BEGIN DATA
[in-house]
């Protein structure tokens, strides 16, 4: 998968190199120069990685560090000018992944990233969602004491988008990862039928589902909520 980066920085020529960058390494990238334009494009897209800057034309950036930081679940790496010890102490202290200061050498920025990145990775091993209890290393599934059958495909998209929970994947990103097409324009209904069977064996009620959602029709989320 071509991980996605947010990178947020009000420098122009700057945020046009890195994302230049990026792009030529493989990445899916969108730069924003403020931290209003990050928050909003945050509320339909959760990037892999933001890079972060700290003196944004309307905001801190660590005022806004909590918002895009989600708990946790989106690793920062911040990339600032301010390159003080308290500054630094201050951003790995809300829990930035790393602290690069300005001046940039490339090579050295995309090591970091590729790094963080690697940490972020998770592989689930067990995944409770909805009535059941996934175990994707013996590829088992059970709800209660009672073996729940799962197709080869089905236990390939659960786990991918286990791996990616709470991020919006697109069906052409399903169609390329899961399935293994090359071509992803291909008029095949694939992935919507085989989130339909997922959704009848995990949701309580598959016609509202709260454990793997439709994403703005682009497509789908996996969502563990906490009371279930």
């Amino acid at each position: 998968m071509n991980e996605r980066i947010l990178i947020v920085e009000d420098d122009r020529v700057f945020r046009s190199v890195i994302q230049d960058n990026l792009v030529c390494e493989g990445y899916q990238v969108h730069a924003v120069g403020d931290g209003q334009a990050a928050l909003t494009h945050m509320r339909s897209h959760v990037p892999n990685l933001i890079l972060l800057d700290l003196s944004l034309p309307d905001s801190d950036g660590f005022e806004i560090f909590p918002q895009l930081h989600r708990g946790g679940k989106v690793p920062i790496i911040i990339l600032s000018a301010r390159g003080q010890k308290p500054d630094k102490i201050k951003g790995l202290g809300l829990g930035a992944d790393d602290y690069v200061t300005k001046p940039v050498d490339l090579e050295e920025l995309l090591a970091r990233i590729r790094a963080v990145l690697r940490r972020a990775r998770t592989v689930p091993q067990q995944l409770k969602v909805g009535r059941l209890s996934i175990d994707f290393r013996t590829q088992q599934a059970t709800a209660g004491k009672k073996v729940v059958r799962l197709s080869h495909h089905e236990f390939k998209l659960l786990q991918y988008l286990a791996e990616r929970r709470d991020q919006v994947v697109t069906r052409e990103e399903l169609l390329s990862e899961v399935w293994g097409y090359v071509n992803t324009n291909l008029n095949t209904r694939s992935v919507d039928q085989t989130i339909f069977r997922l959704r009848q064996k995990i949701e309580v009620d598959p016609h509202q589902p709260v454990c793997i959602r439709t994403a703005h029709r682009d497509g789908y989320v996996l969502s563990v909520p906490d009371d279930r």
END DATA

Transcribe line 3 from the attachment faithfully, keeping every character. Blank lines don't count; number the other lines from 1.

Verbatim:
């Amino acid at each position: 998968m071509n991980e996605r980066i947010l990178i947020v920085e009000d420098d122009r020529v700057f945020r046009s190199v890195i994302q230049d960058n990026l792009v030529c390494e493989g990445y899916q990238v969108h730069a924003v120069g403020d931290g209003q334009a990050a928050l909003t494009h945050m509320r339909s897209h959760v990037p892999n990685l933001i890079l972060l800057d700290l003196s944004l034309p309307d905001s801190d950036g660590f005022e806004i560090f909590p918002q895009l930081h989600r708990g946790g679940k989106v690793p920062i790496i911040i990339l600032s000018a301010r390159g003080q010890k308290p500054d630094k102490i201050k951003g790995l202290g809300l829990g930035a992944d790393d602290y690069v200061t300005k001046p940039v050498d490339l090579e050295e920025l995309l090591a970091r990233i590729r790094a963080v990145l690697r940490r972020a990775r998770t592989v689930p091993q067990q995944l409770k969602v909805g009535r059941l209890s996934i175990d994707f290393r013996t590829q088992q599934a059970t709800a209660g004491k009672k073996v729940v059958r799962l197709s080869h495909h089905e236990f390939k998209l659960l786990q991918y988008l286990a791996e990616r929970r709470d991020q919006v994947v697109t069906r052409e990103e399903l169609l390329s990862e899961v399935w293994g097409y090359v071509n992803t324009n291909l008029n095949t209904r694939s992935v919507d039928q085989t989130i339909f069977r997922l959704r009848q064996k995990i949701e309580v009620d598959p016609h509202q589902p709260v454990c793997i959602r439709t994403a703005h029709r682009d497509g789908y989320v996996l969502s563990v909520p906490d009371d279930r």